In a mediation how can you tell what the other side is thinking? Is there a secret formula? After having conducted countless mediations, I’ve come to rely on people’s body language more than anything. By learning how to “speak this language” I’ve come to understand where the parties are coming from. I sincerely contribute my success rate to this bilingualism.

Unlike court, which is by nature combative, mediation focuses on collaboration and a meeting of the minds. If one comes in using harsh words focusing on getting their message across verbally, they may lose sight of the more effective means of nonverbal communication. There have been many studies that prove that words are many times not enough. In communications that involve highly emotional personal situations, the words we say are of less import then the tone of voice and nonverbal bodily communication.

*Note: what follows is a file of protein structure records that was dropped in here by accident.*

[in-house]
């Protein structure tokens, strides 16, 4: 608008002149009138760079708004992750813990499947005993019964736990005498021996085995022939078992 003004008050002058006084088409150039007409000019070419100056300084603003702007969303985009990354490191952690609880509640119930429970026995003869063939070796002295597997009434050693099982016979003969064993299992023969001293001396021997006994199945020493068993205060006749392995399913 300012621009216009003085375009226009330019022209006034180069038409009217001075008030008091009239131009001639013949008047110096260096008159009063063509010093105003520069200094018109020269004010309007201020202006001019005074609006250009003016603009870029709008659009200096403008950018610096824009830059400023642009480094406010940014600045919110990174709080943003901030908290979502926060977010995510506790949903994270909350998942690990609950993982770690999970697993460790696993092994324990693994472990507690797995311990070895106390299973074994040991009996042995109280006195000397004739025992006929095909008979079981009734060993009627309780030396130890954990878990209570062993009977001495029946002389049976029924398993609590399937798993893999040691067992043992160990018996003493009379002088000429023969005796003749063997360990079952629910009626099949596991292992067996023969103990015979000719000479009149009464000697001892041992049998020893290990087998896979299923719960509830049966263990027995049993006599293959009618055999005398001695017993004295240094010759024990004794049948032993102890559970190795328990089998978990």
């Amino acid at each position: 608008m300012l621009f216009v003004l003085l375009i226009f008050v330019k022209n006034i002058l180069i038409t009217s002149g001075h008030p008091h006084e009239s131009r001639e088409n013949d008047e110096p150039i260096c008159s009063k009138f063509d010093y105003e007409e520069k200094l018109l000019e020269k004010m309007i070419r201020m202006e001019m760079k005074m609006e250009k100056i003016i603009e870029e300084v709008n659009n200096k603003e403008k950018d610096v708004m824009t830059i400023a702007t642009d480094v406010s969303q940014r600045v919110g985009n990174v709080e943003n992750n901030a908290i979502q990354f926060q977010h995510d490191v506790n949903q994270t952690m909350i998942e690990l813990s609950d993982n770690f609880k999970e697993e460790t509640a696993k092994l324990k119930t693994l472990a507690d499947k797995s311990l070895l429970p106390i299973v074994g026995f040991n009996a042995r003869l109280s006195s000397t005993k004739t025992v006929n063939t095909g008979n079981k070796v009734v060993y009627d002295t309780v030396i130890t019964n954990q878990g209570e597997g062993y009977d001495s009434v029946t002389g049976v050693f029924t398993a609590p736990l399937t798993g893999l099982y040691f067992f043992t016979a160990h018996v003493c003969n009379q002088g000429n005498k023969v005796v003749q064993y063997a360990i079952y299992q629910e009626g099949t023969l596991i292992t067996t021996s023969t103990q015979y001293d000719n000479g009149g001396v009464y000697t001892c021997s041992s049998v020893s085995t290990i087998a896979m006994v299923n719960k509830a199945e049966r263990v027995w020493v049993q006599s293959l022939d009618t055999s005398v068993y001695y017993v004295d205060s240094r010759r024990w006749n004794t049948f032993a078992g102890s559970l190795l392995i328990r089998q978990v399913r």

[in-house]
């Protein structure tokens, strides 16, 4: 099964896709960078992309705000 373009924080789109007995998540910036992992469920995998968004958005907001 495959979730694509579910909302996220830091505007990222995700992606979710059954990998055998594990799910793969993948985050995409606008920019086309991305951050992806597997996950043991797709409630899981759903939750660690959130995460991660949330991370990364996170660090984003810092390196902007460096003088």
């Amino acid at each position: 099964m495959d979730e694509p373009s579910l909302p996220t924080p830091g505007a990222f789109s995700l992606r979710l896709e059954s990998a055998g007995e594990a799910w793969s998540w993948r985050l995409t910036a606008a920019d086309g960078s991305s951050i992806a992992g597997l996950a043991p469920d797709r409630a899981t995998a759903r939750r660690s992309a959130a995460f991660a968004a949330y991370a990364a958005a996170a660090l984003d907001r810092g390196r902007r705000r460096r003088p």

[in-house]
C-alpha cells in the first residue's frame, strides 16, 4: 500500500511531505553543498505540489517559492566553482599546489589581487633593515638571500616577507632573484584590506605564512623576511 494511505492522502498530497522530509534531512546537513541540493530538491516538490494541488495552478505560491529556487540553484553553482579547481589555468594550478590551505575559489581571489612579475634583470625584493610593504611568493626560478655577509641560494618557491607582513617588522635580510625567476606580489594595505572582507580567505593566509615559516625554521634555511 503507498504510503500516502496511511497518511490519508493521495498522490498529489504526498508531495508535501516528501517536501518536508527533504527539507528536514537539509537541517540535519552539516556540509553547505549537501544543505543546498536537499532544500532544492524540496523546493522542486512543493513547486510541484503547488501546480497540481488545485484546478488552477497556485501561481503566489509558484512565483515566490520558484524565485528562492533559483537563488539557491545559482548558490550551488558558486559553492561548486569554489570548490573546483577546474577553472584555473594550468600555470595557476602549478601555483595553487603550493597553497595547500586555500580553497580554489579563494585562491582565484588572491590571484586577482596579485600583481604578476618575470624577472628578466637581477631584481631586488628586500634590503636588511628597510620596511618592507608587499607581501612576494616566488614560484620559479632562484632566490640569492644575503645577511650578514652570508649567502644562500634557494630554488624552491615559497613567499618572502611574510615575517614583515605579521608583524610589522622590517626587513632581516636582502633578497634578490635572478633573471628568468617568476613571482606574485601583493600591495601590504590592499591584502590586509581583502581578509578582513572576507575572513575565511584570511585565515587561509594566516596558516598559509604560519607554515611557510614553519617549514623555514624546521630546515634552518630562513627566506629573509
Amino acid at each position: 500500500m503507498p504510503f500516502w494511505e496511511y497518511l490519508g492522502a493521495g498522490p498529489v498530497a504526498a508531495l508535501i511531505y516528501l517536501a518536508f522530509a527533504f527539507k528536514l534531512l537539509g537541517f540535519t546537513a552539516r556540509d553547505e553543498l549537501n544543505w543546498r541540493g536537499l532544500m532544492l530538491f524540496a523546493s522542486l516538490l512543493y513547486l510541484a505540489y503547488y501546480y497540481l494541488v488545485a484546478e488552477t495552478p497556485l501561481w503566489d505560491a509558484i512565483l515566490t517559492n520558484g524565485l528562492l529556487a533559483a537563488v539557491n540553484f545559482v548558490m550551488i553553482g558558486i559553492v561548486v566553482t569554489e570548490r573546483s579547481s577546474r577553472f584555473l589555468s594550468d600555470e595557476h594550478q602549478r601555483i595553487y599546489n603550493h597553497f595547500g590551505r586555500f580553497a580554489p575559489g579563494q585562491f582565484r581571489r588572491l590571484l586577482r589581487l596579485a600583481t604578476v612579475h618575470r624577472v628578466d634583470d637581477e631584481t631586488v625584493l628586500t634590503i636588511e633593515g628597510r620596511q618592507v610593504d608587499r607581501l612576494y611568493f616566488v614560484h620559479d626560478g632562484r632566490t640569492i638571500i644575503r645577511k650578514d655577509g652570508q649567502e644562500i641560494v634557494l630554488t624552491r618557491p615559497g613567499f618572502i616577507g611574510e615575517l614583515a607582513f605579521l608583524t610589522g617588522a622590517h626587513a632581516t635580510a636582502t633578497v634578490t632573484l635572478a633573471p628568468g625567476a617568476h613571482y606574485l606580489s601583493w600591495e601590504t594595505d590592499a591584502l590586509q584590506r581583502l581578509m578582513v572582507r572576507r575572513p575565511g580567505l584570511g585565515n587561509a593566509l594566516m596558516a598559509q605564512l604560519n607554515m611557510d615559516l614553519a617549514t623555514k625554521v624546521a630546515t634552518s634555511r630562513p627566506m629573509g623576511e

My job is to get the parties to come to a mutual agreement. Using body language signs to make sure we stay on track has been extremely helpful. I can sense how the other party is feeling or receiving certain information from the movements they make. For example, is one party excepting what you have to say? A good indicator of rejection is if they are sitting back in their chair, cross their legs in your opposite direction or folding their arms across their chest. If you see these signs or others what do you do? This is my key that a new strategy or approach to present the information is needed.  Or perhaps the parties need to caucus at this juncture.

Incorporating positive body language signs into the mediation can also make for a successful agreement. Smiling and showing general pleasantries can go a long way. Try to keep things in perspective. Whenever I feel like things may be going south I take a pause and try to “smile on”